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February 23

Saint of the day:
Saint Polycarp


Saint Polycarp’s Story

Polycarp, bishop of Smyrna, disciple of Saint John the Apostle and friend of Saint Ignatius of Antioch, was a revered Christian leader during the first half of the second century.

Saint Ignatius, on his way to Rome to be martyred, visited Polycarp at Smyrna, and later at Troas wrote him a personal letter. The Asia Minor Churches recognized Polycarp’s leadership by choosing him as a representative to discuss with Pope Anicetus the date of the Easter celebration in Rome—a major controversy in the early Church.

Only one of the many letters written by Polycarp has been preserved, the one he wrote to the Church of Philippi in Macedonia.

At 86, Polycarp was led into the crowded Smyrna stadium to be burned alive. The flames did not harm him and he was finally killed by a dagger. The centurion ordered the saint’s body burned. The “Acts” of Polycarp’s martyrdom are the earliest preserved, fully reliable account of a Christian martyr’s death. He died in 155.





Sant’Ambrogio della Massima

(Saint Ambrose)

Via San Ambrogio 3

Rome, Italy

*This church is located west of Piazza Venezia near the Fontana delle Tartarughe.

It is set behind some buildings and is not easy to notice from the street. It is not open often.

*The relics of St Polycarp are set in a marble memorial stone under the main altar.

*Tradition also holds that this church rests on land that was formerly the location of a house owned

by St Ambrose’s father and occupied by his older sister.



A Turkish staple, köfte is balls or patties of ground beef or lamb, and can be served stewed,
in sandwiches, over salads, or plain with yogurt.



  • 1 pound ground lamb

  • 1 medium garlic clove, minced

  • 1/2 cup grated red onion, grated on the small holes of a box grater

  • 2 tablespoons finely chopped fresh Italian parsley

  • 2 teaspoons ground sumac

  • 1 1/4 teaspoons kosher salt

  • 1 teaspoon finely chopped fresh mint leaves

  • 1/2 teaspoon freshly ground black pepper

  • 1/2 teaspoon ground cumin

  • 1/2 teaspoon dried oregano

  • 1/2 teaspoon hot paprika

If you visit Turkey, you’ll see köfte—balls of ground meat (or sometimes ground vegetables)
seasoned with onion, herbs, and spices—everywhere.

The recipes vary from region to region and town to town.
Some köfte are made with bulgur, rice, or breadcrumbs; others are meat only, mostly lamb,
but sometimes a combination of beef and lamb.

They are served with flatbread, onions sprinkled with sumac, and yogurt.


Special equipment: Roll your köfte meat around wide, flat wooden skewers.
If you use thin skewers, your köfte will likely fall into the grill.


You’ll also need four standard 4-1/2-pound bricks.

Wrapped in foil and placed in pairs on opposite ends of the grill, they hold the ends of the skewers aloft
 so that the köfte float well above the flames as they cook.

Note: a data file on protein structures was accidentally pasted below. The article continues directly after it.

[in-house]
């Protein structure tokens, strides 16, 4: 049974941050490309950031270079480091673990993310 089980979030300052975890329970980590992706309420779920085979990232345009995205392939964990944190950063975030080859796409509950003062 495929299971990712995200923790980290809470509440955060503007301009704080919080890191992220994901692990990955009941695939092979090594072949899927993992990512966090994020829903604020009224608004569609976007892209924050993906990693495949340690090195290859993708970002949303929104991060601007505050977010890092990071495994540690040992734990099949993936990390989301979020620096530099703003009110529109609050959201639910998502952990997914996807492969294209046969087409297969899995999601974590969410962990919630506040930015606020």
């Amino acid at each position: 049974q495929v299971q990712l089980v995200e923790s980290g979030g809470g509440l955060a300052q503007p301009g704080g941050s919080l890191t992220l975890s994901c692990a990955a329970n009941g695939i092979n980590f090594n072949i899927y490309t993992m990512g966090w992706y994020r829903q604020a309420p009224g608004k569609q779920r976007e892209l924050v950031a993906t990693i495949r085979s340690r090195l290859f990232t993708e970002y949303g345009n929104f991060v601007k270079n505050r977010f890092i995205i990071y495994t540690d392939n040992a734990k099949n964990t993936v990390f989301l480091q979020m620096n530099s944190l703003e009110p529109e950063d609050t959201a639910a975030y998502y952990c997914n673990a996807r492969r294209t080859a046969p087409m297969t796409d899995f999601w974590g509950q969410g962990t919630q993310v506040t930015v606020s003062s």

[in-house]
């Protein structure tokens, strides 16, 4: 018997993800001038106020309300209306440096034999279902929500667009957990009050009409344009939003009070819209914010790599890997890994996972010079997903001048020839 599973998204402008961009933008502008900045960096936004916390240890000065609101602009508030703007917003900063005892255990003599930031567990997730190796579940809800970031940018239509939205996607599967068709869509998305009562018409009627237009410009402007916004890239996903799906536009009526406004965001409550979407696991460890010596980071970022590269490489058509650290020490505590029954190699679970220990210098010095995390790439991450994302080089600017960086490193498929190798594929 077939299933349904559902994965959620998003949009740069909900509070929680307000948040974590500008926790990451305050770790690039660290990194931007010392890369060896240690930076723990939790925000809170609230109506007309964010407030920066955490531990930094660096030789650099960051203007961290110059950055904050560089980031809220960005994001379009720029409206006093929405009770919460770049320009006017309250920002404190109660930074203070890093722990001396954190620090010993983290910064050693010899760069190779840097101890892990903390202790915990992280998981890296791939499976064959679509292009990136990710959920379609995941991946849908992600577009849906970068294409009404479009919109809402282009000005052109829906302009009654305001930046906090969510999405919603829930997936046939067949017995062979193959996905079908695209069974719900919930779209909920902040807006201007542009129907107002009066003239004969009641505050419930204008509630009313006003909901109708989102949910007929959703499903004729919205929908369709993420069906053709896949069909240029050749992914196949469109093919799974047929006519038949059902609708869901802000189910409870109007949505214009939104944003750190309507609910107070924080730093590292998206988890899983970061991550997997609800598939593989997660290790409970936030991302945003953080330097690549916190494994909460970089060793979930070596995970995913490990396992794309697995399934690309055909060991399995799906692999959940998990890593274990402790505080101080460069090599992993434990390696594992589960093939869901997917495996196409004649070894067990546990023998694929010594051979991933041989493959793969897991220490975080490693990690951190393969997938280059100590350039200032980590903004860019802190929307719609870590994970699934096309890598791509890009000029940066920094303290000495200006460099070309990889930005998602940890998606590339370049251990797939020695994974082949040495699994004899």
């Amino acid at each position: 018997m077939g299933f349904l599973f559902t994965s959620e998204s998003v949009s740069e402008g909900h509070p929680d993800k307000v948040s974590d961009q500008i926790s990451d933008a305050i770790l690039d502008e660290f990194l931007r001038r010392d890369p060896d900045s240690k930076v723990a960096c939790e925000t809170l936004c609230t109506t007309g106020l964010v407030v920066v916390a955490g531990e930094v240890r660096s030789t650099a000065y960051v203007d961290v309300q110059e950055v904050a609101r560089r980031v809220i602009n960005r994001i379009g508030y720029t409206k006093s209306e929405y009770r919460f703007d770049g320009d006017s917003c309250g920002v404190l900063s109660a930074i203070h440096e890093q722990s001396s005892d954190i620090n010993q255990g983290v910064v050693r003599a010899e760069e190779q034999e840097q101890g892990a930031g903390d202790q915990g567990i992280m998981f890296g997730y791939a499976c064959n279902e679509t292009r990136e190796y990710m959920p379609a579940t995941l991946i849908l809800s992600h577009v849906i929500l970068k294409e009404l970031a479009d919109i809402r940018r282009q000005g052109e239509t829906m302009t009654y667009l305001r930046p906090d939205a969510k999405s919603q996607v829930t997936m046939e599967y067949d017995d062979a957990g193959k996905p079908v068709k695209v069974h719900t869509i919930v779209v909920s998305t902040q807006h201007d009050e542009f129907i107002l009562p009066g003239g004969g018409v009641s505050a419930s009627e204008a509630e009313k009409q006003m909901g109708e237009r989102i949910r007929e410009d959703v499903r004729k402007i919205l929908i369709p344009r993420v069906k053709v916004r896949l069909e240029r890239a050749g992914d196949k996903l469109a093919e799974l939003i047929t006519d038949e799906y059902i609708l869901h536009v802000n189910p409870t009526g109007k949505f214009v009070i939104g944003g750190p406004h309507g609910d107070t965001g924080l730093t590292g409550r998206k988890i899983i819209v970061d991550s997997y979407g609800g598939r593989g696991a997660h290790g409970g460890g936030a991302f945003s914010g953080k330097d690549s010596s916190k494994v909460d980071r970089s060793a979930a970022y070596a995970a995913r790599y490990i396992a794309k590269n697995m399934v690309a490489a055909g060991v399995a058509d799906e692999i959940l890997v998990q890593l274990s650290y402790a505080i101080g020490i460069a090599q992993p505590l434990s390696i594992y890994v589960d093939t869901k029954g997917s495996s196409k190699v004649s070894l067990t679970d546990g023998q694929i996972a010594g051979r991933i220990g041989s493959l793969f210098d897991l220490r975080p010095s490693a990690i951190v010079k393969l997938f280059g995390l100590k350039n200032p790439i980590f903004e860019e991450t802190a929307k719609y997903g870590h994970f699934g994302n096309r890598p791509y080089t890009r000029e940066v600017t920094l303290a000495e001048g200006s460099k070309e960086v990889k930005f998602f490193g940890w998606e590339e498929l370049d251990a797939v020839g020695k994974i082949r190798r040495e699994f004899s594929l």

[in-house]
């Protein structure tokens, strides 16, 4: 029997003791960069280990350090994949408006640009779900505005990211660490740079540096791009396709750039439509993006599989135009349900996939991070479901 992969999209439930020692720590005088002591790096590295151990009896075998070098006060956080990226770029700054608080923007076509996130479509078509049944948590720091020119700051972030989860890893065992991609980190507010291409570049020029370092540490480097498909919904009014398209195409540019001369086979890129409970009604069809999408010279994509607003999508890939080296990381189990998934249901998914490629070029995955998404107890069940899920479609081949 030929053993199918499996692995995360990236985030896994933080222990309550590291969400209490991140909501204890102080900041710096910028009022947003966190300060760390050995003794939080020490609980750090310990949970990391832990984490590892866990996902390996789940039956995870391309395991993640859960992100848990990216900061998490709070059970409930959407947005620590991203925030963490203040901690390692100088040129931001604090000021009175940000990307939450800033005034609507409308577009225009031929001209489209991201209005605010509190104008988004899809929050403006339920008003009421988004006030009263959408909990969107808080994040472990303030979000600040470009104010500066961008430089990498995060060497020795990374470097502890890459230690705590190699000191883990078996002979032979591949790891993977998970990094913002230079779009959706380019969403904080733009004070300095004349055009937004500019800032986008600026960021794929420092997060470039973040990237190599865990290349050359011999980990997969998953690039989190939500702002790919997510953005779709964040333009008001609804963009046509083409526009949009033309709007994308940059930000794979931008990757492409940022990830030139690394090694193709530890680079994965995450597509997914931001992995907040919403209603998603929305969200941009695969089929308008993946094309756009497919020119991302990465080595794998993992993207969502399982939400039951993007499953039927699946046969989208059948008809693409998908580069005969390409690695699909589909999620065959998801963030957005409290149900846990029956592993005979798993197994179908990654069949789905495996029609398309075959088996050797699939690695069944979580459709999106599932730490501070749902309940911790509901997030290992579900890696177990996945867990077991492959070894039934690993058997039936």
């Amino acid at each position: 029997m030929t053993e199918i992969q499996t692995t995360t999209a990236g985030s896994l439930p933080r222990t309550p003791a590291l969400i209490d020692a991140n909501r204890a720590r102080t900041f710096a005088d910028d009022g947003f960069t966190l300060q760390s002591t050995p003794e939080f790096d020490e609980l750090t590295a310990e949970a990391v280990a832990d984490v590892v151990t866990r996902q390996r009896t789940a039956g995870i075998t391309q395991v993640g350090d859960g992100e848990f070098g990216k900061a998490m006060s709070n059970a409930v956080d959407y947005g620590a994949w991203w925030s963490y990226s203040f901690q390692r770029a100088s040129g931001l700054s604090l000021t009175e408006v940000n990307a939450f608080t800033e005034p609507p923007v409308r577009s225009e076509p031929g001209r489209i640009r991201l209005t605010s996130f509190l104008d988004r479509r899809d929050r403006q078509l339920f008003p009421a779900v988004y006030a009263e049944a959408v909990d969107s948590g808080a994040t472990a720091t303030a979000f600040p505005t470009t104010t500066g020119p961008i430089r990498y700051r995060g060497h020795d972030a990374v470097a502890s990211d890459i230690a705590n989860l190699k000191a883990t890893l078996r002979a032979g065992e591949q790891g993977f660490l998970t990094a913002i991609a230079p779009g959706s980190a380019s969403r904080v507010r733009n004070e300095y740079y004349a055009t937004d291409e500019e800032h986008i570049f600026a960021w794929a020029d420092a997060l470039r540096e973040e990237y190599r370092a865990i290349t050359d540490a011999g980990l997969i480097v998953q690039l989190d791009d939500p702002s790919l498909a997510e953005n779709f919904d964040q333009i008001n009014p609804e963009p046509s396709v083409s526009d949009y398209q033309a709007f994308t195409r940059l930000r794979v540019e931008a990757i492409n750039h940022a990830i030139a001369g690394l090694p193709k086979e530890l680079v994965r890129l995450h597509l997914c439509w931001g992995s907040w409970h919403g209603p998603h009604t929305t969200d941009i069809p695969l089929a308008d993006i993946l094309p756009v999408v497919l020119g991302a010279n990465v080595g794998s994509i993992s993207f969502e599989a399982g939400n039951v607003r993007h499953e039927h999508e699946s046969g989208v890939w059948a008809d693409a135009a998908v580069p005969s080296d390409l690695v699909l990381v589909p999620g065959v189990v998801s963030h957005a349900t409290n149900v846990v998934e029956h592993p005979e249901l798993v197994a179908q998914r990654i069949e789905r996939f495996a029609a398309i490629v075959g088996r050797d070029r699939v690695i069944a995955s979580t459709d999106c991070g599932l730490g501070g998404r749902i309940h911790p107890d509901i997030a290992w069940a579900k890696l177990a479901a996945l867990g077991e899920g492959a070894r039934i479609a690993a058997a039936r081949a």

Bricks can be purchased at most hardware stores.


Game plan: To prepare the köfte indoors, set the broiler to high and arrange a rack in the middle of the oven.

Form the lamb mixture into flat meatballs (no skewers) and place them on a baking sheet, making sure they’re not touching.

Broil until the köfte are no longer pink in the middle, about 10 minutes.



  1. Heat a gas or charcoal grill to medium high (about 375°F). Arrange 2 foil-covered bricks on one side of the grill grate. Place 2 more foil-covered bricks opposite the others, about 10 inches away. Soak 8 wide, flat wooden skewers in water for at least 30 minutes.

  2. Meanwhile, combine all ingredients in the bowl of a stand mixer fitted with a paddle attachment. Mix on medium speed until evenly incorporated and the meat appears sticky, about 5 minutes.

  3. Check the seasoning by forming a small, thin patty. Pan-fry until the center is no longer raw. Taste and add additional seasoning to the meat mixture as desired.

  4. Fill a medium bowl with warm water and wet your hands in it. Divide the meat mixture into 8 portions, wetting your hands as necessary to prevent sticking. Starting at least 3 inches from the sharp end of a skewer, form the meat around the skewer into a sausage shape about 4 1/2 inches long. To secure the meat on the skewer, open and close your fingers along it, moving up and down the skewer and flattening the meat, creating consecutive grooves. Refrigerate the skewers until the grill is ready.

  5. Once the grill is ready, place the ends of each skewer on opposite bricks so that the köfte are suspended in the air above the flames and grill grate. Cover the grill and cook, turning the skewers occasionally, until the köfte are no longer pink in the middle, about 8 to 9 minutes. Serve over flatbread with sumac and onion salad, yogurt, and pickled vegetables.

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